The high school graduation rate in the county is 79 percent, while the state’s rate is 76 percent. There is not a national benchmark for this category.

In addition, the violent crime rate in the county is much lower than the state rate. The County Health Rankings report uses the FBI’s Uniform Crime Reports data for violent crime rates. In the Uniform Crime Report, violent crime is composed of four offenses: murder and non-negligent manslaughter, forcible rape, robbery and aggravated assault. Violent crimes are defined as those offenses that involve force or threat of force. The county had 198 violent crimes, while the state had 217. The national benchmark is 66.

“Most of our violent crimes occur in the summertime in our canyon areas,” Morgan said. “Usually when they occur it’s because we’re getting people crossing over into our canyons from other valleys. They come out and use our recreational areas for camping or other things. I’m betting that the reason we’re at the number we’re at is because of visitors from other valleys who come out to our county.”

Tooele County’s physical environment was ranked at No. 27 — six places worse than last year’s report.

The availability of fast food restaurants lowered the county’s physical environment score. The fast food restaurants category measures the proportion of restaurants in a county that are fast food establishments. In the county, that’s 63 percent while across the state it’s 59 percent and nationally, it’s 27 percent.

In addition, drinking water safety, which was measured as the percentage of the population getting drinking water from public water systems with at least one health-based violation, brought Tooele County’s score down. The county’s percentage is 60 percent, while the state of Utah’s is 13 percent and the national benchmark is 0 percent.

Access to recreational facilities is also low in the county compared to the state and nation. Access to recreational facilities is calculated as the number of recreational facilities per 100,000 population. Tooele County’s number is 2, while the state’s is 7 and the national benchmark is 16.

Coombs said the county is limited when it comes to recreational facilities, especially during the cold winter months.

“On the positive side, what we’re seeing is that we have a lot of access to outdoor activities,” he said. “That is not documented in the report. I think Tooele County is very rich in outdoor activities. Where we’re most limited is during the winter months, There is no access to indoor activities.”

Coombs said the age group that has the biggest deficiency is young children — toddlers up to kindergarten age.

“Once they’re in school, they have activities and recess, but the preschool-age kids are very limited,” he said. “We received a small grant for $5,000 that’s purpose is to try to work with other agencies in establishing more opportunities for physical activity for young children. There’s not a lot you can do with that, but we can start doing some planning and collaboration with other agencies to make facilities available for that age group.”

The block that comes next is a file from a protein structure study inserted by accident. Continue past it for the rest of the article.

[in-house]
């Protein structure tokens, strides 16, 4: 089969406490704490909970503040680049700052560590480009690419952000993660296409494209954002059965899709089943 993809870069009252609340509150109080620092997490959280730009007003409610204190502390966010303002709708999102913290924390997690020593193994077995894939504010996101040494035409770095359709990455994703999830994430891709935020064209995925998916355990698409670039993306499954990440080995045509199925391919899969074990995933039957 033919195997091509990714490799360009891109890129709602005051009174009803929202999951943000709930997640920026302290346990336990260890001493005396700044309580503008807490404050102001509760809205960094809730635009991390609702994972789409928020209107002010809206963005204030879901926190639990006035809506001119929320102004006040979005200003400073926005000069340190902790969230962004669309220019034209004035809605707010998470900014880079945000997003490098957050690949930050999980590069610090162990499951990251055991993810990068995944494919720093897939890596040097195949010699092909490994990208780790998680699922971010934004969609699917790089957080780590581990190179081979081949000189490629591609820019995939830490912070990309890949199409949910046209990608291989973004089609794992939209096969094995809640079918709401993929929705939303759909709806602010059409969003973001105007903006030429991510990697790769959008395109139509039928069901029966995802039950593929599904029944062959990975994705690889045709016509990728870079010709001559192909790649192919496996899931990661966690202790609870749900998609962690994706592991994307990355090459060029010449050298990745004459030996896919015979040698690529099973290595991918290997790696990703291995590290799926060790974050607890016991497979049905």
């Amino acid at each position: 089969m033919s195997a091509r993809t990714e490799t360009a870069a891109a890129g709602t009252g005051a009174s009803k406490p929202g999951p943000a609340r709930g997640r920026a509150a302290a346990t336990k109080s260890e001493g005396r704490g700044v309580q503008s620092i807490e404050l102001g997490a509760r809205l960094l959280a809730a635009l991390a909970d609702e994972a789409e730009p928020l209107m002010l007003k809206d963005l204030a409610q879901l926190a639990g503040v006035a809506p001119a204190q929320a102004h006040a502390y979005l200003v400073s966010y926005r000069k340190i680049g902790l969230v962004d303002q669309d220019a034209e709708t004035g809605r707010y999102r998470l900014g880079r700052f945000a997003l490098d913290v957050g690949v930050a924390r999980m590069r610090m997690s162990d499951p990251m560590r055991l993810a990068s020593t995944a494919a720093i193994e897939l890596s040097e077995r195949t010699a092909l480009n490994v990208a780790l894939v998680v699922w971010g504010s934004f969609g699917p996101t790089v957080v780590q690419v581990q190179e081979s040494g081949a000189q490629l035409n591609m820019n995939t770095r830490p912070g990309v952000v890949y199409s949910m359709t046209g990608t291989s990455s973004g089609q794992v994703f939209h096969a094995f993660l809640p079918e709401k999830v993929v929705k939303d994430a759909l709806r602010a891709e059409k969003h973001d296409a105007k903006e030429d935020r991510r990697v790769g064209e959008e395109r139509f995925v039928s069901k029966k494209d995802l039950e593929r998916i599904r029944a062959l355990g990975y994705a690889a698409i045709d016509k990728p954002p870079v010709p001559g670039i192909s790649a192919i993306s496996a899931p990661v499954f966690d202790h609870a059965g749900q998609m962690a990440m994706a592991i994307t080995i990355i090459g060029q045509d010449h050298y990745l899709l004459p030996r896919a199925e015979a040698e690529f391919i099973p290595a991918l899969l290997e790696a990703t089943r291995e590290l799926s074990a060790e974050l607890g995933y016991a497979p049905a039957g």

The grant was awarded from the National Association of County and City Health Officials. Only two health departments in the nation received the grant.

In the health outcomes category, Tooele County ranked No. 17 — the same as last year. This number was calculated through the county’s premature death rate (represented by the years of potential life lost before age 75), the number of self-reported poor or fair health days, poor mental health days, poor physical health days, and low birth weight numbers. The county ranked No. 16 in premature deaths and No. 18 in the morbidity, or quality of life, category.

In terms of poor physical health days, Tooele County residents experienced an average of 4.1 poor physical health days, while the state average was 3.4 days and the national benchmark was 2.6 days. Tooele County residents also experienced an average of 3.6 poor mental health days, while the state average was 3.2 days and the national benchmark was 2.3.

Coombs said overall, the county continues to do well in its employment rate, graduation rate and quality of life.

“All of that contributes to good health,” he said. “Also, our insurance coverage is way above the state and nation. That helps people with access to health care.”

Yet, Coombs said the county continues to struggle with obesity and nutrition.

“We’re starting to make progress in those areas,” he said. “For example, we’re getting ready to have the Live Fit [Tooele County Coalition] kick-off day on May 18. That day is focusing on good health, Those areas we’ve identified as top priorities will be addressed, like obesity, physical activity and diabetes. In response to our problems, there’s an effort we’re trying to make to tackle those problems.”